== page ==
Fossil Friday – Camelops jaw

This may look a bit like a zombie hand reaching from the grave in some B-horror movie (at least it does to me). In fact, it’s a fossil that’s quite a bit more interesting and less dangerous than a zombie hand.

This is part of the lower jaw of the western camel Camelops hesternus, a fairly common species across western North America in the Late Pleistocene. This is the chin, technically called the mandibular symphysis, seen from underneath (ventral view). The forked structure on the left is behind the symphysis, where the left and right dentary bones separate to form each side of the lower jaw. The “fingers” on the right are the incisor teeth.

Here’s the dorsal view:

The incisors are more clearly visible in this view. Camels have three lower incisors on each side of the lower jaw; this specimen preserves all three on the right side, but only the first two on the left.

Below is a lateral view of the right side:

Because the bone is damaged on this side the entire length of the 3rd incisor is visible (minus whatever part of the tooth wore away before the camel died). Camels eat a tough, abrasive diet that is hard on teeth; camels compensate for this in part by having really long incisors that take a long time to wear down (the technical term – because OF COURSE there’s a technical term! – is hypsodonty).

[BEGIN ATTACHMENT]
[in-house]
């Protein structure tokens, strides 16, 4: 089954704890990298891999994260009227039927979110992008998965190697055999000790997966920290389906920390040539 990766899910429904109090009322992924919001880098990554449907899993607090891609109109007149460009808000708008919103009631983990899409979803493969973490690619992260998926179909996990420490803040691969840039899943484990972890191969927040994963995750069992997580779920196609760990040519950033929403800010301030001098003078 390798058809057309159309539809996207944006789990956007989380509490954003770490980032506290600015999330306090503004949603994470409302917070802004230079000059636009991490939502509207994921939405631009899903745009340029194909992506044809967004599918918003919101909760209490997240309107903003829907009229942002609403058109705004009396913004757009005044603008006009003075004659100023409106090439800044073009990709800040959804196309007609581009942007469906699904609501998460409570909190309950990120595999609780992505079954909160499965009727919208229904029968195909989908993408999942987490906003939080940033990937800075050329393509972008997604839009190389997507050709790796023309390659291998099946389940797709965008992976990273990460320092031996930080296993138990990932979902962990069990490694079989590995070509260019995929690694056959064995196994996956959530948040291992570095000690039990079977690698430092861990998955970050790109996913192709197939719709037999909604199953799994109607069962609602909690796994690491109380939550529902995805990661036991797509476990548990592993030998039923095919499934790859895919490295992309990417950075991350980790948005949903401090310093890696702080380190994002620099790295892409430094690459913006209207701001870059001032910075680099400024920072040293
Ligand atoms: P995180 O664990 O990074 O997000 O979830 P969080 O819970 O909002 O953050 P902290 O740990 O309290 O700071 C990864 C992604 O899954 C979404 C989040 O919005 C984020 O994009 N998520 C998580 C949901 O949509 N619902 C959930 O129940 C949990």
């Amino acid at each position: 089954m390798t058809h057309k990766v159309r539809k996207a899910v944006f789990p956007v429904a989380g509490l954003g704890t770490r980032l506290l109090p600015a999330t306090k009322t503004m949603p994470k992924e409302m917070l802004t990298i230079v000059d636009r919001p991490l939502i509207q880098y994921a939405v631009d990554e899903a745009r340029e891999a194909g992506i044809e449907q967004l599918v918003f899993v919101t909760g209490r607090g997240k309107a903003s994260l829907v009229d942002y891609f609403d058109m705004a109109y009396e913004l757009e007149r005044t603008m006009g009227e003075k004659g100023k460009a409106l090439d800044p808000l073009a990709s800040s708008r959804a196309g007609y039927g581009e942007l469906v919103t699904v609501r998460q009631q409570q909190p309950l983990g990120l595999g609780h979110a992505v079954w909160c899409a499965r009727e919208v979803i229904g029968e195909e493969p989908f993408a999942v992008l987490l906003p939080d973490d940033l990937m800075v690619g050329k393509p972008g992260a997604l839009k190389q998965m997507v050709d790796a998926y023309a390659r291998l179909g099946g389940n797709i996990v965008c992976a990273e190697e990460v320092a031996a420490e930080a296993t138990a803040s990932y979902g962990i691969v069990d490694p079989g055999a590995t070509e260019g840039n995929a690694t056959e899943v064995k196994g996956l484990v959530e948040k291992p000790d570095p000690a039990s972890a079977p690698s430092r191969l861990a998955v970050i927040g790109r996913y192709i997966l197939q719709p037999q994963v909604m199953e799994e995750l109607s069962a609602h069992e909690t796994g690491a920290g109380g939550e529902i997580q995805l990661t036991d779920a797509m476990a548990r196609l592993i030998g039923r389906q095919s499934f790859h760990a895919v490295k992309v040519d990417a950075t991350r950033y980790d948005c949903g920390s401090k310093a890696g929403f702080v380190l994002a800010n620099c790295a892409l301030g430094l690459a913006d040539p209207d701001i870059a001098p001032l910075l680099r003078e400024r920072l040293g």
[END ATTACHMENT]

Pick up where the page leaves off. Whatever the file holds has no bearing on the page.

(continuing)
We have more of this jaw, and it appears that there are no lower canine teeth. Since this is an adult animal, I suspect that it represents a female, since male camels (including Camelops) tend to have fairly prominent upper and lower canines. However, I need to do a little more research on Camelops to confirm that it displays this type of sexual dimorphism.

Here’s a close-up of the occlusal surfaces of the teeth:

An interesting feature is that each of the three right incisors has a different shape and cross section. Using this specimen as a reference, and assuming there’s not a huge amount of individual variation, we should be able to identify the exact position of isolated Camelops incisors from other specimens.

We’re working on making a 3D photogrammetric model of this specimen, which will be posted on our Sketchfab account in a few weeks.

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